Regardless, the cheapest prices will be on eBay, where you can pick up each game pretty easily for under at least $10 lower than the Amazon price. That's the beauty of a market system. If you wanna watch supply and demand work itself out in real-time, go watch some eBay auctions. Seriously, it's cool stuff (if you're into it anyway).
Walmart's prices are about the same as retail. Occasionally, you'll find a game that's $5 cheaper (Bioshock for 360, in this case). but they also have some weird exclusives where their games will be pretty much cheaper than anyone else's (getting a $20 gift card when you bought Halo Reach on release comes to my mind here). However, their online capabilities are...pretty crappy. It can take a week for you to order online, then pick up the item in the store. Vastly inferior to Amazon (of course) and even Gamestop, which offers a very similar feature (I'd do a real comparison, but down website and all). Still, their size and influence is enough that, if they wanted to, they could probably single-handedly cause a market drop in price. They've done it before.
I think that's enough there for you guy. To be honest, I got up in the middle of writing that and TOTALLY lost where I was going with it all...so, yeah...
*I listed the new price only, and used if I thought it was significant (Gamestop Xenoblade used price being higher than new).
**Xenoblade is a pretty weird situation. The wasn't supposed to be released in the US, but fans managed to bring it over as a part of Operation Rainfall (which is one of the coolest things gamers have ever done, http://en.wikipedia.org/wiki/Operation_Rainfall & http://operationrainfall.com/ ). Gamestop purchased the rights for Nintendo to exclusively sell the game to them (but any corporation could approach Nintendo about buying it, but I believe only Target did, on a small scale). So, stores like Bestbuy and Amazon could not sell it. That's exclusivity right there. On top of that, it only went through one printing. So, when the game was released last spring, that was it. As you can imagine, it's hard as hell to find at a reasonable price. Just skimming over eBay again, it's a challenge to find a copy for under $80.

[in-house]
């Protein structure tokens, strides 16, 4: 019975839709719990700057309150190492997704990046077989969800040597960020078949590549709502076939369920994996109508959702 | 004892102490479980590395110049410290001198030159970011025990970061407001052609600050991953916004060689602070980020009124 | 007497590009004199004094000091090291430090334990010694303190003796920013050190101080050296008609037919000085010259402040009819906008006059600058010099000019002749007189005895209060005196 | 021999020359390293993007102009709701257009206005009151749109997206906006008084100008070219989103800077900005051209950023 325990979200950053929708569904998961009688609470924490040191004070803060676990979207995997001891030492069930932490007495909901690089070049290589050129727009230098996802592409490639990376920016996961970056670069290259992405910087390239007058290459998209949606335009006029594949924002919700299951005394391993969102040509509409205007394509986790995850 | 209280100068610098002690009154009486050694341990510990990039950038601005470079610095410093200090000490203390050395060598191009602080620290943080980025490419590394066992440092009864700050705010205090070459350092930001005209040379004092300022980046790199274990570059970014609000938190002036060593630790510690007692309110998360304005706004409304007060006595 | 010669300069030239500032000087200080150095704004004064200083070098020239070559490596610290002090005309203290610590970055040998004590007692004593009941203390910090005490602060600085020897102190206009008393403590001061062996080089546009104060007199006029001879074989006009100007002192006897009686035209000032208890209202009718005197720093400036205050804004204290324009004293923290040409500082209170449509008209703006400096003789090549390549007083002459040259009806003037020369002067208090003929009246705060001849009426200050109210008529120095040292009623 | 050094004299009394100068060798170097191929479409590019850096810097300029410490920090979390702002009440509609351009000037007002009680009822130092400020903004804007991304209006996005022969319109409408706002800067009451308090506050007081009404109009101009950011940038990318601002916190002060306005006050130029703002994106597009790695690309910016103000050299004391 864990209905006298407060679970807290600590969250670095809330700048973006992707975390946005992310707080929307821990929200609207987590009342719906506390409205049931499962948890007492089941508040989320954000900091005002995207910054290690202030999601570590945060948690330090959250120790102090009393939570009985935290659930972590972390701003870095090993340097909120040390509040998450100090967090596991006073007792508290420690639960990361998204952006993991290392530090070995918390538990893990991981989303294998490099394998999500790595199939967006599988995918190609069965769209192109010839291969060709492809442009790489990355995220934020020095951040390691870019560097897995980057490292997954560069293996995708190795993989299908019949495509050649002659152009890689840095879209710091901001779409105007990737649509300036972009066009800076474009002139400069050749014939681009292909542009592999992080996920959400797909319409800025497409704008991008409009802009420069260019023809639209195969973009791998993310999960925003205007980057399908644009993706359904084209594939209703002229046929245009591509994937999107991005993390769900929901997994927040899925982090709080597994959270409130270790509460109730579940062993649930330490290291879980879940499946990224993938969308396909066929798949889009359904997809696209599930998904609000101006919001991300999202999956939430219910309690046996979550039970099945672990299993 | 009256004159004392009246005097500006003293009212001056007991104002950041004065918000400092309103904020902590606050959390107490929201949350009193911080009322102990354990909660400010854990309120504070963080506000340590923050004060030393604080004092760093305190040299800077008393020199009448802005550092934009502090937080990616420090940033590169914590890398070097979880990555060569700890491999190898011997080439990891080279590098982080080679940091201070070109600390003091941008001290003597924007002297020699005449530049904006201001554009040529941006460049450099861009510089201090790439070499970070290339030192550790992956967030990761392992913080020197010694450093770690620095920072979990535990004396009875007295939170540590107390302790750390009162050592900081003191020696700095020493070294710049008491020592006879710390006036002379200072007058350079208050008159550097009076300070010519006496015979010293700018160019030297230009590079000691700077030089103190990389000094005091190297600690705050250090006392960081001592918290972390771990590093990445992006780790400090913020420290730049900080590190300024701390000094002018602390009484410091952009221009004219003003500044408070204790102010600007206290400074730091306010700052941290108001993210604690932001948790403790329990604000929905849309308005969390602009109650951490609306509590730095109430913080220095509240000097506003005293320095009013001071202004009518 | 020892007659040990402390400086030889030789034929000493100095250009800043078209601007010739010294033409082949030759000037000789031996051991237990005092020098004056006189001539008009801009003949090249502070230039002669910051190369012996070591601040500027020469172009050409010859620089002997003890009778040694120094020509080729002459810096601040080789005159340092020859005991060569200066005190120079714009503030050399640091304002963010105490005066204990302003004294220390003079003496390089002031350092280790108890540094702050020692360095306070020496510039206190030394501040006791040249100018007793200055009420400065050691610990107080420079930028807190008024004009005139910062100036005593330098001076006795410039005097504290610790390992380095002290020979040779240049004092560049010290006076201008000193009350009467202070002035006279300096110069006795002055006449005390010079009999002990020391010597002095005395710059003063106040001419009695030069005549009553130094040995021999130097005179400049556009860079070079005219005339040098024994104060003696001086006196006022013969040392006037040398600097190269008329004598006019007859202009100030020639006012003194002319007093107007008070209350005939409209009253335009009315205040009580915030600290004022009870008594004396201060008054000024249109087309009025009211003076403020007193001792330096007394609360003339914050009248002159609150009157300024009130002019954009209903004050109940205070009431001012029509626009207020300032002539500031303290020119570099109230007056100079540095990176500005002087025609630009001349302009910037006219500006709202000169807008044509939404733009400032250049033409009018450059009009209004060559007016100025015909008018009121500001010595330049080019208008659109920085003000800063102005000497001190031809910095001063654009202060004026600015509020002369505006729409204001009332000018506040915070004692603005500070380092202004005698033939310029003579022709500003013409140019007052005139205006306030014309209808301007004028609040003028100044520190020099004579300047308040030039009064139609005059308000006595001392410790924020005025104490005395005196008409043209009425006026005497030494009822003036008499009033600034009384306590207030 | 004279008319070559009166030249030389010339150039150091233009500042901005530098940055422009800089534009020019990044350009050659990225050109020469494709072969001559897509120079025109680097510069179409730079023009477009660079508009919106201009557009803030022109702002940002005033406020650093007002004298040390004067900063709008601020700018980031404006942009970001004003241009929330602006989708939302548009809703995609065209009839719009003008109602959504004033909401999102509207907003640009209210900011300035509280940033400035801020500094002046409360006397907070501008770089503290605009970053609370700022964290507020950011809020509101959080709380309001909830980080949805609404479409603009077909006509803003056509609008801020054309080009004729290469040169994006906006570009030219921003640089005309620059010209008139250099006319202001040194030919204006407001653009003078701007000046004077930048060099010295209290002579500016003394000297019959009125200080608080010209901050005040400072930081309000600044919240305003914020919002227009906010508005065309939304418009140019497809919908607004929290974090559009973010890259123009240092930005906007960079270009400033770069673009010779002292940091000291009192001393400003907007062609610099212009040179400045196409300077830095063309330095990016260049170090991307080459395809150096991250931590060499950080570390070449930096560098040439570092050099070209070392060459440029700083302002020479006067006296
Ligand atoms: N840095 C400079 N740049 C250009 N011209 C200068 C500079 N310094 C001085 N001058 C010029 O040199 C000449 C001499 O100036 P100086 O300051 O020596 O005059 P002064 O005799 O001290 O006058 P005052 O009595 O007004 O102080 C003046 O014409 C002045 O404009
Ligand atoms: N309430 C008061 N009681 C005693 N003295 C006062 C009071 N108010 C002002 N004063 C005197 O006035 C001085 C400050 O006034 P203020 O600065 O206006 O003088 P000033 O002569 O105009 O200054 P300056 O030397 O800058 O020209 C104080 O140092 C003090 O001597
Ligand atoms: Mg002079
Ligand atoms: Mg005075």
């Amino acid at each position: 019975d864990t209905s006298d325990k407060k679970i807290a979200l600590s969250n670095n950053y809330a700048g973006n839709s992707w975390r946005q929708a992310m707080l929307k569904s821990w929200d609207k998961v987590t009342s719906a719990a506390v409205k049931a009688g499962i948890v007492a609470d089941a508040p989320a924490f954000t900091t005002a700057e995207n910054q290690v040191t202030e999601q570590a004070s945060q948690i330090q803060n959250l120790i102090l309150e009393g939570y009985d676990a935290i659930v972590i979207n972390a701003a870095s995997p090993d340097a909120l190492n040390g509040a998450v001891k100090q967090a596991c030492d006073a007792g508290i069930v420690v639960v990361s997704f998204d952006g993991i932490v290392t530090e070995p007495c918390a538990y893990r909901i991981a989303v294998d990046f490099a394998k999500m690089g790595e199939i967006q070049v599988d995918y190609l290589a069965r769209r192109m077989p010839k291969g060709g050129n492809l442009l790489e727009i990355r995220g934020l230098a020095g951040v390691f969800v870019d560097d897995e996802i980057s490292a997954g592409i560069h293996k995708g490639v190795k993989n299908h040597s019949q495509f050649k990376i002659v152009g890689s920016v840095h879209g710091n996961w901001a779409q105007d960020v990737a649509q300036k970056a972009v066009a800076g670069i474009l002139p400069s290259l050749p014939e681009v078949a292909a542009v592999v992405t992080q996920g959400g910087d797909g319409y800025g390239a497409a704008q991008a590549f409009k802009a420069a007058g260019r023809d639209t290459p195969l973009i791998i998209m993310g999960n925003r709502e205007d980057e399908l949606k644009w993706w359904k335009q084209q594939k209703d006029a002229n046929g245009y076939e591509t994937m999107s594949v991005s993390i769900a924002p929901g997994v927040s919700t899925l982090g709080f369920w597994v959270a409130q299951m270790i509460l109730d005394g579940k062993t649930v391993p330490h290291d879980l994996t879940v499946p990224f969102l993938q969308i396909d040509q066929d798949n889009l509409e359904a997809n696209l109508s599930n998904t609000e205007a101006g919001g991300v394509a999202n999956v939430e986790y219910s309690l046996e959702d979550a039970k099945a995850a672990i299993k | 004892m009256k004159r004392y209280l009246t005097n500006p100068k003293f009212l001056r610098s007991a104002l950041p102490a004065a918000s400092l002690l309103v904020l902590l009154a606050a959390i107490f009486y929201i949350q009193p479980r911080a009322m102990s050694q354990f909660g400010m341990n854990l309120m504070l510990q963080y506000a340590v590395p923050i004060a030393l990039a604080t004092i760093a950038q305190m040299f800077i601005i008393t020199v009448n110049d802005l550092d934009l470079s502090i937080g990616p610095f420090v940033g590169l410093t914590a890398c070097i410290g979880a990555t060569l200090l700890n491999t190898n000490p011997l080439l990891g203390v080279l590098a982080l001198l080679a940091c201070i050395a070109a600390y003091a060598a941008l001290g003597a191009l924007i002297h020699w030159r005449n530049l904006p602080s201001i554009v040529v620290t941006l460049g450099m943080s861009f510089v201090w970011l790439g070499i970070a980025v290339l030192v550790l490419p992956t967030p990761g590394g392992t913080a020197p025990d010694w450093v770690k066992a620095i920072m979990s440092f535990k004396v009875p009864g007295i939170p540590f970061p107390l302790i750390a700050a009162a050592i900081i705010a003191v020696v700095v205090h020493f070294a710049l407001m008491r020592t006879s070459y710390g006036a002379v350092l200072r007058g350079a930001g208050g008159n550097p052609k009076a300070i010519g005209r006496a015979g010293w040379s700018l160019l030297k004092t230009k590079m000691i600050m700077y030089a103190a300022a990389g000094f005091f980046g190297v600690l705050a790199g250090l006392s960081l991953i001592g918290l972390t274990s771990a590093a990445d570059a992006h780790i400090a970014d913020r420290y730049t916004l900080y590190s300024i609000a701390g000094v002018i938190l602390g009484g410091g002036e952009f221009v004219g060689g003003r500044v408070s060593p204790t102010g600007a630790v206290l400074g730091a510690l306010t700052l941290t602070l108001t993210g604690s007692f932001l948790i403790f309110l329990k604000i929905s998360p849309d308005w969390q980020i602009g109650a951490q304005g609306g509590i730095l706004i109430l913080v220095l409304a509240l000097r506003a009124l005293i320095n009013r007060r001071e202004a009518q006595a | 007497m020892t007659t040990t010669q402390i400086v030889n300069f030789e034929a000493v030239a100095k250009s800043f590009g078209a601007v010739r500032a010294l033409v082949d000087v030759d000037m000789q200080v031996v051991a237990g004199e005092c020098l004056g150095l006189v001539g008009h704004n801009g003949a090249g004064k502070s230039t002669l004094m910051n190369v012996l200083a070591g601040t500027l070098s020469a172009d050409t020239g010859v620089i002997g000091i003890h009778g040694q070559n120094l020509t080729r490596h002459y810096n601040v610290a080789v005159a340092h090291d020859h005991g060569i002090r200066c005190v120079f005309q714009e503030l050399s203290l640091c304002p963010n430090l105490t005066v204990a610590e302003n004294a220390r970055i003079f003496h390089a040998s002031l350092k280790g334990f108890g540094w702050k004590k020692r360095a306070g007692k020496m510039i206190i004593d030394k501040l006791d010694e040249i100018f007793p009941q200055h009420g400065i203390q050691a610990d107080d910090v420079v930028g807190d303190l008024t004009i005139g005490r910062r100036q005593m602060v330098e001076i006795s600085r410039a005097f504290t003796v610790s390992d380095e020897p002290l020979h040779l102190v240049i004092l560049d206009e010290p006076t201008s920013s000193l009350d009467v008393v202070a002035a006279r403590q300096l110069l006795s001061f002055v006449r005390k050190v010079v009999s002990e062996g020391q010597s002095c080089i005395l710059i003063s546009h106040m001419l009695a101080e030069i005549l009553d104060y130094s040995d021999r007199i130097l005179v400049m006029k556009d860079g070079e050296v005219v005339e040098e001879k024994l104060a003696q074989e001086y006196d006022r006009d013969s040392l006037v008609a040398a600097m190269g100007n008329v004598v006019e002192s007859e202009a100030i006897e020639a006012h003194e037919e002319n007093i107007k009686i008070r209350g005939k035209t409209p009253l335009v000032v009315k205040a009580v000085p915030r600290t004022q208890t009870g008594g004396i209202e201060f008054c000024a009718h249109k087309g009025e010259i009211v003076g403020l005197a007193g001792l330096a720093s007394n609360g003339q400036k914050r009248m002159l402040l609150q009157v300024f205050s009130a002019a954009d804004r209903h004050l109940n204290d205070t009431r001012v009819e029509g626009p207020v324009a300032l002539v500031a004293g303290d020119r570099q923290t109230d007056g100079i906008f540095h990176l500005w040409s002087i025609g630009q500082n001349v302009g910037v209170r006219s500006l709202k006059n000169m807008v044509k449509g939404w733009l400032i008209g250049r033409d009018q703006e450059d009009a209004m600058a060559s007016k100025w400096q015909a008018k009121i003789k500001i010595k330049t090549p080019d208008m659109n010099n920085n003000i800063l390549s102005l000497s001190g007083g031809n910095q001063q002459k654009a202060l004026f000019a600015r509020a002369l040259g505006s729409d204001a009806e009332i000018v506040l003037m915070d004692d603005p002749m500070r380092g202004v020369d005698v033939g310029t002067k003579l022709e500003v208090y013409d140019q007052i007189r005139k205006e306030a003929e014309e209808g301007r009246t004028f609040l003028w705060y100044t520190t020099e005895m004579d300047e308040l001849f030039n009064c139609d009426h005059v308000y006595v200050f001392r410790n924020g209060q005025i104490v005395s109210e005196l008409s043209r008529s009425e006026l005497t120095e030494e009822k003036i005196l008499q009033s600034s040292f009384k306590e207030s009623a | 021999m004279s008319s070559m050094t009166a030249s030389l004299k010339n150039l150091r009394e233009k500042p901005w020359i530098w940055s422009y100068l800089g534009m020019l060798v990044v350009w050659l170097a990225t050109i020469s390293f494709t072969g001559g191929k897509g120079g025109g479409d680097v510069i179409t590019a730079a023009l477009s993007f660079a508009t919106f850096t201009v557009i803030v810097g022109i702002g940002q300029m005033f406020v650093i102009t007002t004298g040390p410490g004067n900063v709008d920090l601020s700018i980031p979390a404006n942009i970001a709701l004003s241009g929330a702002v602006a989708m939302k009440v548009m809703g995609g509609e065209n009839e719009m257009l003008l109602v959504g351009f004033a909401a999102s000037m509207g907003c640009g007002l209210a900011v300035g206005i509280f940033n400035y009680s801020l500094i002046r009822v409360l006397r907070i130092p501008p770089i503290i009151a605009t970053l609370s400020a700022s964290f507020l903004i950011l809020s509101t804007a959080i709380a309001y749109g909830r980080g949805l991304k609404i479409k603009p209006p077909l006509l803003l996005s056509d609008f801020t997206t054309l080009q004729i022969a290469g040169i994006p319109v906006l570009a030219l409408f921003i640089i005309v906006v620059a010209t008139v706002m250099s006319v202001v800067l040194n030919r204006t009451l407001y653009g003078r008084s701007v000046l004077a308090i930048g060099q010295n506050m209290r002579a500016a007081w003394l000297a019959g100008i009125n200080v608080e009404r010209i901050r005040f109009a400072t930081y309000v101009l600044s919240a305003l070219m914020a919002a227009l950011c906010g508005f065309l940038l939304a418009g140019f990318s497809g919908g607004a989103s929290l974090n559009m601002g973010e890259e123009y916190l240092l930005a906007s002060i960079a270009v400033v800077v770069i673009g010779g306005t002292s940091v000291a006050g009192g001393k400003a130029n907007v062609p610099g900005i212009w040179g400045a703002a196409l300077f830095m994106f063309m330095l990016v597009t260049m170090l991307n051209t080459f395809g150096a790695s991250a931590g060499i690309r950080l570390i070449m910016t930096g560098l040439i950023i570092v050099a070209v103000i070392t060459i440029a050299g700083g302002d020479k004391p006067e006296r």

Holy hell that was long. Kudos to you if you actually read it all. Again, I'm more than happy to do any sort of clarification you may need.
tl;dr: Buy games online is hella cheaper than in retail stores. Especially eBay. --- Well, there is a new accent of n00b language. It's called: Vet LUEser goes Foreign!-MegaSpy22 Those must be the pants of the gods!-Digitalpython
Awwwww hell, I can't edit it... Stupid new GameFAQs making everything different...
Here's how it should look:
The *prices will be listed as follows: Game, $Amazon.com Price (online vendor), $Best Buy Price (retail store), $Gamestop Price (if available, consider Gamestop the control since they're big into brick and motor AND online)
Bioshock Infinite, $40, $60, $40 (special deal) Call of Duty: Black Ops 2, $40, $60 Metal Gear Rising: Revengeance (listing price is $50), $40, $50 *Xenoblade Chronicles, $200, n/a, $55 ($65 used) --- Well, there is a new accent of n00b language. It's called: Vet LUEser goes Foreign!-MegaSpy22 Those must be the pants of the gods!-Digitalpython
I will quibble with your use of "deppreciate" though. Retailers are buying product at a wholesale discount/rate, and from there they can sell at the MSRP or lower (or higher for that matter) in response to market forces, their own costs, etc. Amazon partially because of the britches-and-motor angle and partially because Jeff Bezos is an inscrutable evil (?) genius just doesn't sell stuff at MSRP. So the game was never $60 on Amazon--there was a pre-order discount that probably just about got fossilized as the standard discount.
The distinction matters because this is literally how we price books. Someone says "that seems high" and someone else says "yes but no one has paid retail for a book in ten years" and everyone says "oh right." --- Willis, it seems like every other time you post, I need to look up a word that's in the OED or Urban Dictionary but not both. -Mimir